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I was wondering if it was impossible to set up an accessor to allow you to access the accessor's variable.. Example of an error:

    public void Main()
    {
        Object.name = "test"; //Can't access the object's subproperties
    }

    Objec ob = new Objec();
    public Objec Object
    {
        get { return ob; }
        set { ob = value; }
    }
class Objec
{
    string name;
    string value;
}

Is there anyway to do the above (other than making accessors for every value)?
Thanks,
Max

EDIT: Here is a better example

    public void Main()
    {
        //Now I can't change the X or Y properties, this will display an error
        ThePoint.X = 10;
        //To change the x value, I need to do the following:
        ThePoint = new Point(10,0);
    }

    private Point Poi = new Point();
    public Point ThePoint
    {
        get { return Poi; }
        set { Poi = value; }
    }

Is there a way to make 'ThePoint.X' work (without just publicly displaying 'Poi')?

share|improve this question
3  
Can you be more clear. This doesn't really make sense to me as a C# language question unless you just have several mistakes. However, you might be interested in Auto-Implemented Properties if this is about C#. -- msdn.microsoft.com/en-us/library/bb384054.aspx –  BobbyShaftoe Jul 1 '10 at 2:57
1  
public void Object doesn't make sense. Should it be public Objec Object? –  Jacob Jul 1 '10 at 3:21
    
The better example is sufficient to show us what the real problem is. –  Steven Sudit Jul 1 '10 at 21:16

6 Answers 6

up vote 0 down vote accepted

The answer to your actual question "Is there anyway to do the above (other than making accessors for every value)?" is NO.

Guessing a bit on your intentions, you seem to want to follow a design pattern known as Bridge (your class is an abstraction around the implementation of Object and/or Point). You will only expose to your class' audience the pieces of the original implementation that you want, in your question's case, every value.

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I'm guessing you didn't post full code. I would imagine right now you can't access Objec.name because it is a private variable (and thus inaccessible from Main()).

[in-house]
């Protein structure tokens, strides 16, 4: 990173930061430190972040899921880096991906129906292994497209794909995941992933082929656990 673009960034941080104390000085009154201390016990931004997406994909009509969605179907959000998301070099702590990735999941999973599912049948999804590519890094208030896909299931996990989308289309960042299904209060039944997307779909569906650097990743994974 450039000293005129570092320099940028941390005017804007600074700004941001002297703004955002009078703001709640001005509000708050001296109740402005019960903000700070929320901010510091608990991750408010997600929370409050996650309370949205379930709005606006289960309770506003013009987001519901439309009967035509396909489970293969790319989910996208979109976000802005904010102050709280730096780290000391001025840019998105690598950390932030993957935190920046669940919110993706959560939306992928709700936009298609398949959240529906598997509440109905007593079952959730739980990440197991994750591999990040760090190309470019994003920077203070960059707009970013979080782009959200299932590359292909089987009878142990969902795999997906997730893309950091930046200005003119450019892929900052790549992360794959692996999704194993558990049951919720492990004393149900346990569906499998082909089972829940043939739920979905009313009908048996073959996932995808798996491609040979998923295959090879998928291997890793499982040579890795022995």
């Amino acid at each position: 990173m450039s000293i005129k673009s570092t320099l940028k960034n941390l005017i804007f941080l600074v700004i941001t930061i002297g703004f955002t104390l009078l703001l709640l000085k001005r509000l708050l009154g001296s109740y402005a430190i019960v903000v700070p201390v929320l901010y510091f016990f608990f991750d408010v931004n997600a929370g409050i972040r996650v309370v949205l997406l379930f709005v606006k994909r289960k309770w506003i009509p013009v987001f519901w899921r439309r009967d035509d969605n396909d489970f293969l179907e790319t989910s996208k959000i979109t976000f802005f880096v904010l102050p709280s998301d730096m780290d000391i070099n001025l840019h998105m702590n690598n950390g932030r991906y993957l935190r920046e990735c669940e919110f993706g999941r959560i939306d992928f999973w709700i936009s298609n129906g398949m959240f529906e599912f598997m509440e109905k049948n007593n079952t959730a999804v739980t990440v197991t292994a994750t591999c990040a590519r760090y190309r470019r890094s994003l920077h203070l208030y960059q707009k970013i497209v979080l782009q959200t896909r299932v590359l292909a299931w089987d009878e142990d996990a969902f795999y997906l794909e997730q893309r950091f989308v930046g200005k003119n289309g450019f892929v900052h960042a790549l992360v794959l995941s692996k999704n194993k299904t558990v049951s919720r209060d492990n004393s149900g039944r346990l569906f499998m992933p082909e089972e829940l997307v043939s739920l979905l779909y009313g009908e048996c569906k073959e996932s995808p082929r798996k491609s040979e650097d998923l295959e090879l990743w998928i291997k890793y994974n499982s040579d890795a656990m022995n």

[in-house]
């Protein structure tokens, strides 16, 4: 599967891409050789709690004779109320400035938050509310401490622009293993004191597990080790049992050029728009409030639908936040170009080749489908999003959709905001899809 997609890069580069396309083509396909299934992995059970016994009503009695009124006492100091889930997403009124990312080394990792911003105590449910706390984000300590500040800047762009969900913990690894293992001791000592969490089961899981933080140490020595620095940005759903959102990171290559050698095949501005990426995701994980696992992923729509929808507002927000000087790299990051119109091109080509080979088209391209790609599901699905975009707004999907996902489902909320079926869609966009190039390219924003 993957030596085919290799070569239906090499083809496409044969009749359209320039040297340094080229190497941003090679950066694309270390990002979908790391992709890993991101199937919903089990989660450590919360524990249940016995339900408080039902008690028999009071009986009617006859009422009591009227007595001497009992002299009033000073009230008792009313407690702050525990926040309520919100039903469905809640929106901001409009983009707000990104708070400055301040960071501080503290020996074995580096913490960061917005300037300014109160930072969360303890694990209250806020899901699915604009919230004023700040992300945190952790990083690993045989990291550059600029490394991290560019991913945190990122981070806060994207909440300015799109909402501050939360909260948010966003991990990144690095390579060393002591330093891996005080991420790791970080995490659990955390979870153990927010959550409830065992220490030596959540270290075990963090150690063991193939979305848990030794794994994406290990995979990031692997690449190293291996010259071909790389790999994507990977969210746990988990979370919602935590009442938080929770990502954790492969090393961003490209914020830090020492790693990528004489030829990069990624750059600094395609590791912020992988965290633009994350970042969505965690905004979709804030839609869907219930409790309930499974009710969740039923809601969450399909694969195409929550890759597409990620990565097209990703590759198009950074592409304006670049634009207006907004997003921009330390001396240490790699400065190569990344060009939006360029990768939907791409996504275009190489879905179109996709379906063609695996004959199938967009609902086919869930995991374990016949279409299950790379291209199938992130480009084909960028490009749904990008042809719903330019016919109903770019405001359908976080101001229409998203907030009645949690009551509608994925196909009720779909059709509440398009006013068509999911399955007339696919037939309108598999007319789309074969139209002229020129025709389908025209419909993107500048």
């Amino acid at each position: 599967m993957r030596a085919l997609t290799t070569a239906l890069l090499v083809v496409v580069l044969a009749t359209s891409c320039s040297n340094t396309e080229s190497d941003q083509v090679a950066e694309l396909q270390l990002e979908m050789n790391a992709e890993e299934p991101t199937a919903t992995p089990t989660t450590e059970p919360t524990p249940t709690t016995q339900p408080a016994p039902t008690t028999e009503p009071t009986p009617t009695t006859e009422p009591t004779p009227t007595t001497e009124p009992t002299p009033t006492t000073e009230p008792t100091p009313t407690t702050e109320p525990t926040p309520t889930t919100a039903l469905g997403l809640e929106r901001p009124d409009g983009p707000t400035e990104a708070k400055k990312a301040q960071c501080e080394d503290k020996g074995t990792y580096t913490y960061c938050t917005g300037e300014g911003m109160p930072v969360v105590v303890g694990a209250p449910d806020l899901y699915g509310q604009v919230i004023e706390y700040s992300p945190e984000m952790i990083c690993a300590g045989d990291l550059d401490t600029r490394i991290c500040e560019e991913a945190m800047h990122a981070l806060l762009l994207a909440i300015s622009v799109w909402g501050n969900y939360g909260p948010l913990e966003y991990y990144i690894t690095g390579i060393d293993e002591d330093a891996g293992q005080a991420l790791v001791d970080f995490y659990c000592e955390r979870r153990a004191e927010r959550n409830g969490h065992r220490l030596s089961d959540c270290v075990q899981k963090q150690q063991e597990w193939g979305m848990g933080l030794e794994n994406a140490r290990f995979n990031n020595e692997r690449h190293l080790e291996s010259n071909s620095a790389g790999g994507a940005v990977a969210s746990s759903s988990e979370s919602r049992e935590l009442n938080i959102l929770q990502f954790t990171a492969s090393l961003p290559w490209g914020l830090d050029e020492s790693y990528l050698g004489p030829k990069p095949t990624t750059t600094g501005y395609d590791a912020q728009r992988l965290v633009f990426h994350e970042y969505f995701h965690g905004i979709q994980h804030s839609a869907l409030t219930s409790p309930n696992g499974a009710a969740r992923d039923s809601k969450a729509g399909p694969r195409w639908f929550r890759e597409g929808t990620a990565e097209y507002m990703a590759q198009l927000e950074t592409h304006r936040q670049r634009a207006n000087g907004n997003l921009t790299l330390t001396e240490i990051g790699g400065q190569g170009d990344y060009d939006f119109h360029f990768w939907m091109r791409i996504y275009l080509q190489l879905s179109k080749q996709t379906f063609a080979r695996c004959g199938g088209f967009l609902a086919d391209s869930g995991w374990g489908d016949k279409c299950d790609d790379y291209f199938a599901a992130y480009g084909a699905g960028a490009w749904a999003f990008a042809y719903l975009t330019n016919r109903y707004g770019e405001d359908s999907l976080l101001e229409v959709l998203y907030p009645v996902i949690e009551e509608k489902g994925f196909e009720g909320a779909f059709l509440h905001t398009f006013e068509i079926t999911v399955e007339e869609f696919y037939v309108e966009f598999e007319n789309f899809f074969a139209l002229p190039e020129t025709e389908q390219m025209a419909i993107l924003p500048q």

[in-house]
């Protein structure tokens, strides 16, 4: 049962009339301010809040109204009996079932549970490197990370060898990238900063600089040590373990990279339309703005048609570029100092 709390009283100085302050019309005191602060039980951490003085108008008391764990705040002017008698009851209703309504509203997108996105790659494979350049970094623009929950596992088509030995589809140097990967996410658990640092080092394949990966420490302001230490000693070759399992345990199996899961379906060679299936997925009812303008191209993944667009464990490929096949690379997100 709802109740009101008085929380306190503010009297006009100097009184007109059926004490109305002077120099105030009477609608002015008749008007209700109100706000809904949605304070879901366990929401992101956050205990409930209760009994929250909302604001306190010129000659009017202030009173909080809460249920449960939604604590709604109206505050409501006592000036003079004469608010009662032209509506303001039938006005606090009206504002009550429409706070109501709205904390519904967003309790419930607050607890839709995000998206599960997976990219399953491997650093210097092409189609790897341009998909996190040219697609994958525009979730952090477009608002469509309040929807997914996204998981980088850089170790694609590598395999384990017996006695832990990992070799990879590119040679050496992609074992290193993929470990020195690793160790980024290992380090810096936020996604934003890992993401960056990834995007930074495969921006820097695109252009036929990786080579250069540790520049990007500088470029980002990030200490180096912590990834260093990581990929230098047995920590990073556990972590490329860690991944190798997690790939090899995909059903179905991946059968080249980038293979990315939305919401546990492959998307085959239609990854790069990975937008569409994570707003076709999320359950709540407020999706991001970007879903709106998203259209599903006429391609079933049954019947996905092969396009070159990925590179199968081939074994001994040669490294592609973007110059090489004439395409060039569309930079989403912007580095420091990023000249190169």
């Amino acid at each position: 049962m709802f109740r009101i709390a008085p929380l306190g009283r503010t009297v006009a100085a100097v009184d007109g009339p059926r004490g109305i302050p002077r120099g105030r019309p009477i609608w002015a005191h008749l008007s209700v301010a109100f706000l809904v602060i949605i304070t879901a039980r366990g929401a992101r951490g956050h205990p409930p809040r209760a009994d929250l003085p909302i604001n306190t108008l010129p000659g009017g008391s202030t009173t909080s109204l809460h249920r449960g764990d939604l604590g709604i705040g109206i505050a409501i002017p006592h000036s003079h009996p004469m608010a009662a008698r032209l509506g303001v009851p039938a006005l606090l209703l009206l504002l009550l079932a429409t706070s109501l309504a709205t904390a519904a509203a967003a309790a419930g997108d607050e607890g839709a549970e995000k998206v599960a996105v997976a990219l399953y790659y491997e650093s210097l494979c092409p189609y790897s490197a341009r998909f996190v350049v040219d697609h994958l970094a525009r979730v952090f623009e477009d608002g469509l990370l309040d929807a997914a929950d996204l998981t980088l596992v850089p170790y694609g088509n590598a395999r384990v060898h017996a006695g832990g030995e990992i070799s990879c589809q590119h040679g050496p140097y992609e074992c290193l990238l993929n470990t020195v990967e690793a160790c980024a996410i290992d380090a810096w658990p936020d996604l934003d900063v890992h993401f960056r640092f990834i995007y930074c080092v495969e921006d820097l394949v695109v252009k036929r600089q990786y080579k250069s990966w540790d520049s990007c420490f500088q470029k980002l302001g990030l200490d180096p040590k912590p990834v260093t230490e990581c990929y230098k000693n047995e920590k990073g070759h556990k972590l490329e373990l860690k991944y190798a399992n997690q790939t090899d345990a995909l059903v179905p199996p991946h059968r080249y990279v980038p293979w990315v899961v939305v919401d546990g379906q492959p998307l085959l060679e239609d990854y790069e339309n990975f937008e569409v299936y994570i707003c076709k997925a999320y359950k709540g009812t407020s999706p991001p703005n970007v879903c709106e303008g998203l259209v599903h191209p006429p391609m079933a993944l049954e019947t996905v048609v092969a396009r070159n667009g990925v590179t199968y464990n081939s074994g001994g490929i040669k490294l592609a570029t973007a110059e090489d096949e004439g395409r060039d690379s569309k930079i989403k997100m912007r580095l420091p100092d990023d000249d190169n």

Try:

class Program
{
    public static void Main(string args[])
    {
        MyClass instance = new MyClass();
        instance.Child.ChildValue = "something";
    }
}

public class MyClass
{
    // The following code declares Public Properties 
    // rather than private variables.

    public string Value { get; set; }
    public string Name { get; set; }
    public MyChild Child { get; set; }

    public MyClass()
    {
        this.Child = new MyChild();
    }
}

public class MyChild
{
    public string ChildValue { get; set; }
}
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Ok, with your new example, it's clear what the problem is: you're acting as if Point were a class when it's actually a struct.

When you say ThePoint.X = 10;, all you're doing is changing the X for a copy of the original point. That's because a struct is always passed by value, not reference.

In short, the error is in your expectations.

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You have to specify the public for every class member you want to expose in C#.

According to the C# specification:

Class members, including nested classes and structs, can be public, protected internal, protected, internal, or private. The access level for class members and struct members, including nested classes and structs, is private by default.

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You should make the name and value variables public to get your solution to compile. Or better yet, use automatic properties.

share|improve this answer
    
Uh, no. The whole point of properties is to keep the syntax of public fields while offering a way to keep those fields private. –  Steven Sudit Jul 1 '10 at 3:32
    
Steven, I understand that, but I'm answering his question on how to get it to work, not how to make it the best from a design perspective. –  Michael Hedgpeth Jul 1 '10 at 17:46
    
If you're recommending something that you know is a bad idea, please say so. –  Steven Sudit Jul 1 '10 at 21:15
    
OK, I edited it; thanks. –  Michael Hedgpeth Jul 2 '10 at 17:43

You need to make the following changes:

public void Main()
{
    Object.name = "test"; //Can access the object's properties now...
}

Objec ob = new Objec();

public Objec Object
{
    get { return ob; }
    set { ob = value; }
}

public class Objec
{
    public string name {get; set;}
    public string value {get; set;}
}
share|improve this answer
    
This won't compile, although to be fair, that's because you copied the errors from the original. –  Steven Sudit Jul 1 '10 at 3:33
    
@Steven, thanks, I made the corrections. All I wanted to do was illustrate the auto-implemented properties, got careless...! –  code4life Jul 1 '10 at 3:46
    
It still doesn't work at all. Again, this is mostly due to the source. –  Steven Sudit Jul 1 '10 at 21:05

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